Florida Governor Rick Scott minced few words in a letter to President Barack Obama Wednesday, suggesting that without federal aid, Florida will experience a “disaster” as the Zika virus progresses through the state.
The White House responded to Scott (who has already visited D.C. in an attempt to mobilize Congress) through spokesman Josh Earnest, who said “we hope that Republicans in Congress will finally get the message” and approve the $1.9 billion Obama has declared necessary to fight the virus.
Florida is facing 162 cases of Zika, including 38 pregnant women. Currently, every case involves an individual infected while traveling outside of the U.S., but officials warn that as hurricane season and the concurrent increase in wet weather approach, increased mosquito activity will mean increased Zika risk.
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“There is no doubt that we fall further and further behind fighting the spread of this virus with every day that passes and we are not fully prepared,” Scott’s letter reads. “… We need federal action now to keep our citizens safe and healthy through what would no doubt be a disaster if this virus becomes mosquito-borne in our state.”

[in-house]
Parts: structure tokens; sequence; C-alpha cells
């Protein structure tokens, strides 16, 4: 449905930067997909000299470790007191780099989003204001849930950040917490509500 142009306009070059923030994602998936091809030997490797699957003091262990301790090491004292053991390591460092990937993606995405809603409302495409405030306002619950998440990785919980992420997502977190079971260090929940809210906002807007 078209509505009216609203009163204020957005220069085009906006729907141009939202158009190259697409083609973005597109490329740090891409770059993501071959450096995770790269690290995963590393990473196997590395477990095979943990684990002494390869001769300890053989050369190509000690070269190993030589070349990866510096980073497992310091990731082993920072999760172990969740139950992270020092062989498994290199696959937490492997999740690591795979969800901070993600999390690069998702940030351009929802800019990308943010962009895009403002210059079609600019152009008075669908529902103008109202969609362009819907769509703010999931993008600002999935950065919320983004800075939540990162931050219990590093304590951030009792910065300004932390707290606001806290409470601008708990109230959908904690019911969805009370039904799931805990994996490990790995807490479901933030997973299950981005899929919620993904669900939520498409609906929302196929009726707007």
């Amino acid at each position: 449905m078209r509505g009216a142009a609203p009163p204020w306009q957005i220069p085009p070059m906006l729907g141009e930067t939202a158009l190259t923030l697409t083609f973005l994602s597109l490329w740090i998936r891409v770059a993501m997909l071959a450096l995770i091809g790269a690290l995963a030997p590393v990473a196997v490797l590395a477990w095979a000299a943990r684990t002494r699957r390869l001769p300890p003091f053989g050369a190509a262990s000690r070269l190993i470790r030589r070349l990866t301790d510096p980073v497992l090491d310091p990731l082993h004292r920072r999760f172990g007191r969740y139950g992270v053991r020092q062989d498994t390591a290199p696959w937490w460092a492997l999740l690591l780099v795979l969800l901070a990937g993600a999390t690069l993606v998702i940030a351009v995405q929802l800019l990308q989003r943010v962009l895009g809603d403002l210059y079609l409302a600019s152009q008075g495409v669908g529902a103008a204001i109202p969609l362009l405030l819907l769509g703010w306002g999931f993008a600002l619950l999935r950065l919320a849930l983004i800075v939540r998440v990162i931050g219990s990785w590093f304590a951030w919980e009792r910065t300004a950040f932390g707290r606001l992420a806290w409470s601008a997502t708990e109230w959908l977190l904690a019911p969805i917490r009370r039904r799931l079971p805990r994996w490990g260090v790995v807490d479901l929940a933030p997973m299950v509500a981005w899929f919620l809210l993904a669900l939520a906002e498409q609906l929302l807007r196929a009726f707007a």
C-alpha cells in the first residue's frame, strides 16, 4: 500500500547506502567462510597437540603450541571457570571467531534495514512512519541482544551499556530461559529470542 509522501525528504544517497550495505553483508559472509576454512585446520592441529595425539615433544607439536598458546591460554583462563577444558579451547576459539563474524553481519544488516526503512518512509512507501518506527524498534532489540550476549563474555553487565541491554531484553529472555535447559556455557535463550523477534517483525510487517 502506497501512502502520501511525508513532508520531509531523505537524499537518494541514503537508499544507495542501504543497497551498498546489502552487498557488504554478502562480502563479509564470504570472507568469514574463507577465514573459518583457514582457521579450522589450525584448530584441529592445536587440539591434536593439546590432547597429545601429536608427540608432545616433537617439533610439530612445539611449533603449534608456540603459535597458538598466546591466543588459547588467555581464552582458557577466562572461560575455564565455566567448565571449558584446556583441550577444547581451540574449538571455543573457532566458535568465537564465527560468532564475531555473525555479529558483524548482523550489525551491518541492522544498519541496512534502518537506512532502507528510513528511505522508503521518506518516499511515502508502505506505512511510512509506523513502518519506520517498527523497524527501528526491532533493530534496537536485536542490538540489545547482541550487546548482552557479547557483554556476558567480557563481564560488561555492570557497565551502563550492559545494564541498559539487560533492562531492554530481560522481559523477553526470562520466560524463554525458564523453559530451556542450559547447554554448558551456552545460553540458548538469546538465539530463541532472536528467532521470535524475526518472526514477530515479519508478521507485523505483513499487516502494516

Florida health officials also announced Wednesday that a tourist had contacted dengue fever in Key West, which is alarming because the mosquitoes that serve as vectors for dengue can also transmit Zika (among other viruses).
Exactly how much of Florida’s coffers have gone to fight the virus remains unclear. “This is a national issue and [Congress] needs to make it a priority,” Scott spokeswoman Jackie Schutz told the Associated Press, though she did say that Florida has spent “some” of its own money on the problem. Scott hasn’t specific whether he will continue to dip into state dollars to fight Zika; can ask the state’s legislature to approve emergency spending requests but has not yet done so.
Earnest threw in another jab at Congressional stalling in the White House’s response to Scott’s letter: “It is clear that Republicans outside of Washington recognize that there is more that should be done to support local efforts to fight Zika. And we hope that Republicans in Congress will finally get the message.”